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Published in The Drum 22 september 2011

The name of the game in Australian politics is power, getting it and hanging on to it for the fun of exercising it and playing with it. It is student politics writ large. The spoils of office are an end in themselves.

The notion of exercising power for the creation of public policy is past. It is passé, a past participle of a long dead language which once was centred on service and servicing the basic and reasonable needs of people.

The political game being played is based on selfishness. It grew out of selfishness, nationalism and class and relies on selfishness and notions of exclusiveness in order to survive. The outsider needing or seeking our help, whether that be a homeless person, Aboriginal or asylum seeker arriving by boat are marginalised as being beyond the collective class and their demonization seen as necessary to reinforce our shaky but desired collectivism.

Howard’s crafted policy of fear, designed to drive us into the laager, succeeded. To the rest of the world we are now the frightened whites, plus honorary whites in the form of processed and birth-rite Asians, cowering at the foot of the world.

For most white South Africans in Apartheid South Africa, the rest of the world was wrong; in their fear and abject selfishness they knew what was right and how to hold onto power. In the process they trashed adherence to just about every UN Convention they had signed in the pre-Apartheid years after WWII; a war which they fought ,with considerable sacrifice, in order to uphold universal values and rights.

Australian Immigration and Refugee policy is about control, “We shall decide who comes here and when.” This was a line fed to Howard by the Department of Immigration, re-enforced the other day by the head of that department, Andrew Metcalf, in an unfortunate but all too truthful statement to the media that the Australian government and no one else controls and sets the terms of who is allowed to come to Australia under humanitarian visas. The statement completely overlooked the terms of the UN Refugee Convention; a Convention which is incorporated into Australian law.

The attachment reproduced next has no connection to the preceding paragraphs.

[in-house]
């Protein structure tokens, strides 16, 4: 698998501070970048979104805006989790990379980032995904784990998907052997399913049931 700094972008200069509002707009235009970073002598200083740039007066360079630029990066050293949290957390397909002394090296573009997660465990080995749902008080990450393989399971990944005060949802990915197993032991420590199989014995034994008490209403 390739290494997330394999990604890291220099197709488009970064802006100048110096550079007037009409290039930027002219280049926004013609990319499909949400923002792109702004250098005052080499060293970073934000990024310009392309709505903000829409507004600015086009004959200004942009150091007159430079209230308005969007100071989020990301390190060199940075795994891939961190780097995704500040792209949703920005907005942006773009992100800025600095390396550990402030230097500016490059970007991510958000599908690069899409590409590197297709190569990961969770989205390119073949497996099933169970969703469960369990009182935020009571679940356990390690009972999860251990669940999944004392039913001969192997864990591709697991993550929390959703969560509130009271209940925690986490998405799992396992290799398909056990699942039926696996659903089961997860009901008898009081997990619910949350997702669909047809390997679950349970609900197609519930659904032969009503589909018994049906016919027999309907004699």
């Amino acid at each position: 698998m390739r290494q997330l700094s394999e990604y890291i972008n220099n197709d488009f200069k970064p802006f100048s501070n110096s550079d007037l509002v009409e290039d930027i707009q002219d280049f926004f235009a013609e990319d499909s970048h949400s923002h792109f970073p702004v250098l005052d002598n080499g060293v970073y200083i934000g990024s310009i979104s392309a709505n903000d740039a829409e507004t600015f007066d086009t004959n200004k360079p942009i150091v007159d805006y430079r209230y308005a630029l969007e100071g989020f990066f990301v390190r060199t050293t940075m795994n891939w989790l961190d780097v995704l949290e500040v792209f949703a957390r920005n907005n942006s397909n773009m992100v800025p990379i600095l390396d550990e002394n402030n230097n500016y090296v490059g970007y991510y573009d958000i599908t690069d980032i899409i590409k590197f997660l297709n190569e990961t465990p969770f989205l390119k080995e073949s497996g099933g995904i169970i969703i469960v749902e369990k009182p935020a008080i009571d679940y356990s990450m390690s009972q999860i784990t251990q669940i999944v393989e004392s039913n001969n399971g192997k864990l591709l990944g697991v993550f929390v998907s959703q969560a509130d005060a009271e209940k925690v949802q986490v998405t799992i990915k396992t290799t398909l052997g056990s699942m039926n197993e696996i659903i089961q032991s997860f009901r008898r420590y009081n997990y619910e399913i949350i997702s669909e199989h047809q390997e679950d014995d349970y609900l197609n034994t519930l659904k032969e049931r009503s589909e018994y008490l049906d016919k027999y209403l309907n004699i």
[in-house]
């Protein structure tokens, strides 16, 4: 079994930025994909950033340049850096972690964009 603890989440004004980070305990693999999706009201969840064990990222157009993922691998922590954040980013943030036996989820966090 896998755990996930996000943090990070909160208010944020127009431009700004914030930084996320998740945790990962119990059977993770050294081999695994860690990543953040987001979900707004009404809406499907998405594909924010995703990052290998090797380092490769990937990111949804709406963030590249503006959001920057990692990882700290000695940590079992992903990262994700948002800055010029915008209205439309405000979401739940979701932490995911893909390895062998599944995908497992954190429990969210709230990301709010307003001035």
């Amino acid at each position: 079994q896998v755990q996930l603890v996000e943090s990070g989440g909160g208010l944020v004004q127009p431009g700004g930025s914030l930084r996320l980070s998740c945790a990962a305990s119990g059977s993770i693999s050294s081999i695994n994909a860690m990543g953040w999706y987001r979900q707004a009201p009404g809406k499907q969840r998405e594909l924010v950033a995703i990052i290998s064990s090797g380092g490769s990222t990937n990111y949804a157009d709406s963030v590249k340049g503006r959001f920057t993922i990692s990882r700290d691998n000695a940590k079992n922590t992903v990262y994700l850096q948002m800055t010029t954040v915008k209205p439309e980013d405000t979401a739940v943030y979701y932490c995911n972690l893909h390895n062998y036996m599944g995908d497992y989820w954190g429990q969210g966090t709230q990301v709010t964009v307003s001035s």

This line with respect to refugees, sits at odds with the professed need for immigration to increase in order to meet the needs of a burgeoning economy. At a time when Apartheid South Africa had black labour begging for a job it was recruiting white immigrants from Europe, so it is with Australia; it has been recruiting 180,000 people a year to meet economic needs whilst at the same time thwarting and delaying the claims of boat refugees to enter our community.

It can harass, delay, bully and incarcerate refugees seeking protection in this country but it cannot erase or extinguish with such tactics the legitimate needs of people seeking our protection.

Australia cannot banish refugees and their needs and it cannot banish those refugees who wish to come to this country to have their needs met and the possibilities of their personalities and capabilities met. White South Africa tried and failed for good reason, how long will white Australia continue into the cul-de-sac. It is a policy which is inherently racist and denies humanity. The longer the current policy is in place the more violent and bloody the inevitable change will be.

By seeking to walk away from the Refugee Convention, the Australian Government sends a strong message, one which it has not been afraid to signal in the past; however this time around, in order to achieve a purely domestic political electoral outcome, it has demonstrated that ditching the Convention is more important in achieving this aim than its international reputation and obligations.
A dangerous development in ‘whatever it takes’; what other Conventions might Australia ditch in order to maintain a narrow and ideologically based social and political agenda.

A preparedness to break and ditch Conventions that have been acceded to sends a strong message to the international community. It puts us in league with Israel, a country by the way, which Australia supports, with its racially defined laws and policies directed at the Palestinians. It puts us in league with a host of countries we have condemned in the past, including Greece under the Colonels, Argentina under the Generals, modern day China, Sri Lanka, Syria and Indonesia.

Trashing the Convention on Refugees discards a hard fought and maintained record on human rights and refugees by many good Australians. It undermines our collective moral fibre; when we trash one Convention it will be so much easier to trash another. It is a slippery slide of momentary convenience, a slope descended that will be much harder to climb back up than it was to shoot down.

Australia is seeking a non permanent position on the UN Security Council. The world must be looking askance. Certainly there are countries with a worse record but there are none with the rhetoric Australia brings to forums on human rights who are actively seeking to dismantle long established protections. The impression is of a state going backwards, not from economic causes or war but from fear, lack of courage and the maintenance of a narrow and bigoted agenda.

The daily machinations of Australian politics following on from the High Court decision are farcical and not passing without notice by Canberra based diplomats and foreign correspondents. Twenty years ago it would have been the subject matter for an Australian TV comedy. Just how low have we sunk?

Bruce Haigh is political commentator and retired diplomat.